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Perceptual learning of noise vocoded words: Effects of feedback and lexicality


Hervais-Adelman, Alexis; Davis, Matthew H; Johnsrude, Ingrid S; Carlyon, Robert P (2008). Perceptual learning of noise vocoded words: Effects of feedback and lexicality. Journal of Experimental Psychology: Human Perception and Performance, 34(2):460-474.

Abstract

Speech comprehension is resistant to acoustic distortion in the input, reflecting listeners' ability to adjust perceptual processes to match the speech input. This adjustment is reflected in improved comprehension of distorted speech with experience. For noise vocoding, a manipulation that removes spectral detail from speech, listeners' word report showed a significantly greater improvement over trials for listeners that heard clear speech presentations before rather than after hearing distorted speech (clear-then-distorted compared with distorted-then-clear feedback, in Experiment 1). This perceptual learning generalized to untrained words suggesting a sublexical locus for learning and was equivalent for word and nonword training stimuli (Experiment 2). These findings point to the crucial involvement of phonological short-term memory and top-down processes in the perceptual learning of noise-vocoded speech. Similar processes may facilitate comprehension of speech in an unfamiliar accent or following cochlear implantation.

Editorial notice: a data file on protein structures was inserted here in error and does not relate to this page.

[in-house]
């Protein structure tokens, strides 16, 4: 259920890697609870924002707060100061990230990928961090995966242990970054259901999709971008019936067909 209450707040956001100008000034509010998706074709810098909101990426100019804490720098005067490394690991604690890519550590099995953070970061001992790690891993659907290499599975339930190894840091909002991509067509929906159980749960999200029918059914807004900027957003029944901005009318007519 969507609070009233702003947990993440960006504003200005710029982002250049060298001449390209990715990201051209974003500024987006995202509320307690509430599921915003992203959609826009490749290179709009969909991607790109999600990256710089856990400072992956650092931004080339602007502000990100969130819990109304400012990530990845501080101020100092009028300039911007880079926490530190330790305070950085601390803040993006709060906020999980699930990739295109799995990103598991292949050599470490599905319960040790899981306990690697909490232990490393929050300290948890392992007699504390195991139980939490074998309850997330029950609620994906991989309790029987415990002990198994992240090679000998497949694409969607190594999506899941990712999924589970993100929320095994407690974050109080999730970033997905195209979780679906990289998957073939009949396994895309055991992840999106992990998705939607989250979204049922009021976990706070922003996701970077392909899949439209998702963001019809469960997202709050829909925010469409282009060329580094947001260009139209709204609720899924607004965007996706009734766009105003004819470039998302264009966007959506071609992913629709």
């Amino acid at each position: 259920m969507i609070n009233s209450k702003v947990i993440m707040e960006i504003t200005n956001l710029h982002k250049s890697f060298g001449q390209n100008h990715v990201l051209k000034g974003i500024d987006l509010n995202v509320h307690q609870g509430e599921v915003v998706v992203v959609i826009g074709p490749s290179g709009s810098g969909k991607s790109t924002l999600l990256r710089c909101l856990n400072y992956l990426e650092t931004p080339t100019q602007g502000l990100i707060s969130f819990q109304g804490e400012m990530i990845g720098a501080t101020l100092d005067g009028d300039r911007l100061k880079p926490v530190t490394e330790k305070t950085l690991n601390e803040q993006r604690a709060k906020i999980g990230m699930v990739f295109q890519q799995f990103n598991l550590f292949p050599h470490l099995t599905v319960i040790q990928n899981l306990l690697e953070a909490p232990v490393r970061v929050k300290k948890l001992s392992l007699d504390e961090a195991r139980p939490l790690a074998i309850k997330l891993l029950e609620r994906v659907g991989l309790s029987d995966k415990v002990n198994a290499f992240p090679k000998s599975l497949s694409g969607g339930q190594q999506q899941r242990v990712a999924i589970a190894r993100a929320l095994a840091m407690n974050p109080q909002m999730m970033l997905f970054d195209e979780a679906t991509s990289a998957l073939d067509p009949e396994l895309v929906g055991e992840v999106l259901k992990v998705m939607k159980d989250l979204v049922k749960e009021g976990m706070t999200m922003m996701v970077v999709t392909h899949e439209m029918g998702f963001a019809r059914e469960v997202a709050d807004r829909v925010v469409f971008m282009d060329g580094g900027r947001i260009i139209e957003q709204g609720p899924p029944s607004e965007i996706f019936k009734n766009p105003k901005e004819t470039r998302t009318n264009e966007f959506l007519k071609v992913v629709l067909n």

Abstract

Speech comprehension is resistant to acoustic distortion in the input, reflecting listeners' ability to adjust perceptual processes to match the speech input. This adjustment is reflected in improved comprehension of distorted speech with experience. For noise vocoding, a manipulation that removes spectral detail from speech, listeners' word report showed a significantly greater improvement over trials for listeners that heard clear speech presentations before rather than after hearing distorted speech (clear-then-distorted compared with distorted-then-clear feedback, in Experiment 1). This perceptual learning generalized to untrained words suggesting a sublexical locus for learning and was equivalent for word and nonword training stimuli (Experiment 2). These findings point to the crucial involvement of phonological short-term memory and top-down processes in the perceptual learning of noise-vocoded speech. Similar processes may facilitate comprehension of speech in an unfamiliar accent or following cochlear implantation.

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Additional indexing

Item Type:Journal Article, refereed, original work
Communities & Collections:06 Faculty of Arts > Institute of Psychology
Dewey Decimal Classification:150 Psychology
Scopus Subject Areas:Social Sciences & Humanities > Experimental and Cognitive Psychology
Social Sciences & Humanities > Arts and Humanities (miscellaneous)
Life Sciences > Behavioral Neuroscience
Language:English
Date:2008
Deposited On:05 Nov 2019 12:14
Last Modified:31 Jul 2020 03:12
Publisher:American Psychological Association
ISSN:0096-1523
OA Status:Closed
Publisher DOI:https://doi.org/10.1037/0096-1523.34.2.460

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